EWING, N.J.--(BUSINESS WIRE)--Proterro, Inc., the only company making sugar instead of extracting it from crops, has tapped senior industry executive David Austgen as its first chief business development officer, effective Jan. 9, 2013.
“I’ve joined Proterro to apply my global experience in opportunity assessment, commercial planning, joint ventures, contract negotiations and relationship management to forwarding the business development of the company’s disruptive technology, which I believe is critical to advancing the adoption of biofuels and biobased chemicals throughout the world”
Austgen joins Proterro from Luca Technologies, a clean-energy company for which he was chief development officer, heading development of partnerships on a global basis, as well as acquisitions and divestitures within the United States.
Prior to Luca, Austgen held a variety of positions during two decades within the Shell family of companies, including:
- Senior business and joint venture manager of alternative energy, biofuels at Shell Downstream Inc. (Led biofuel business development in Brazil in 2008.)
- General manager of technology, operations at Shell Hydrogen L.L.C.
- Global leader of strategic innovation at Shell Chemical L.P.
- Senior business consultant in management consulting services at Shell Oil Company
- Research manager at Shell Chemicals Company
“As Proterro springboards into its next phase of development, having secured new financing and received a notice of allowance on a critical, cornerstone patent, it was time to add to the executive team,” said Proterro CEO Kef Kasdin. “Dave’s credentials and his more than 25 years of experience spanning chemicals and the old and new worlds of energy, particularly most recently in biofuels, made him the right choice at the right time.”
“My career has focused on being at the center of innovation,” said Austgen, who for seven years taught courses on strategic management of innovation and technology at the Jones Graduate School of Management at Rice University.
“I’ve joined Proterro to apply my global experience in opportunity assessment, commercial planning, joint ventures, contract negotiations and relationship management to forwarding the business development of the company’s disruptive technology, which I believe is critical to advancing the adoption of biofuels and biobased chemicals throughout the world,” he continued.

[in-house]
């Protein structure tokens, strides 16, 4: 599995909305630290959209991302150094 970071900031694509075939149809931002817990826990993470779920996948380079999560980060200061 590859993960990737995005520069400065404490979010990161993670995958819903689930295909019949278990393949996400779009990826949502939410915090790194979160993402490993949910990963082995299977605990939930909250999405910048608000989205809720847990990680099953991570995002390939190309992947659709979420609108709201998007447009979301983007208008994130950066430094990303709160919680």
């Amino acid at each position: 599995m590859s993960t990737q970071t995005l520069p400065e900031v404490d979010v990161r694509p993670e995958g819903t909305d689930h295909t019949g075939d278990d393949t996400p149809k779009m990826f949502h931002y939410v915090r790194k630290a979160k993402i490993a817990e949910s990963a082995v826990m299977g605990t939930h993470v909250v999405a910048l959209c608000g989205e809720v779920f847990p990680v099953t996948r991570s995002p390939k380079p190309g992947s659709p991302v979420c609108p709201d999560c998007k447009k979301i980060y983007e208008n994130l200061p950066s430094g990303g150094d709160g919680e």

A member of the American Institute of Chemical Engineers and co-inventor of six chemical process patents, Austgen earned an M.B.A. and a Ph.D. in chemical engineering from the University of Texas/Austin, and has a B.S. degree in chemical engineering from the University of Notre Dame. He also completed a corporate governance program at Stanford University Law School and a leadership program at The Wharton School of the University of Pennsylvania.
Proterro is the only company that makes sucrose instead of extracting it from crops. Proterro combines its core “microorganism technology” with its patent-pending, high-density, modular, solid-phase photobioreactor for scalable production of the only non-crop-based, noncellulosic, clean sucrose that avoids the pricing volatility associated with corn and other feedstock markets. The company projects it can produce its sucrose at a cost of less than $.05/lb., which is far less than sugarcane, corn, other energy crops, or cellulosic sugar approaches. The company was recognized as one of the top 10 innovative companies during Q4 2011 by Lux Research, which said the company stood out for its “disruptive potential.” Proterro CEO Kasdin has been named one of the top 100 people in bioenergy (for two consecutive years), as well as one of the top 10 influential women in the biofuel business. Proterro’s leadership team includes advisors with extensive experience from BP, Cargill, Gevo and Solazyme. The company is backed by Battelle Ventures, Braemar Energy Ventures, Cultivian Ventures and Middleland Capital. For more information, please visit www.proterro.com
Note: Proterro is a trademark of Proterro, Inc. Any other names of actual companies, organizations, entities, products or services may be the trademarks of their respective owners.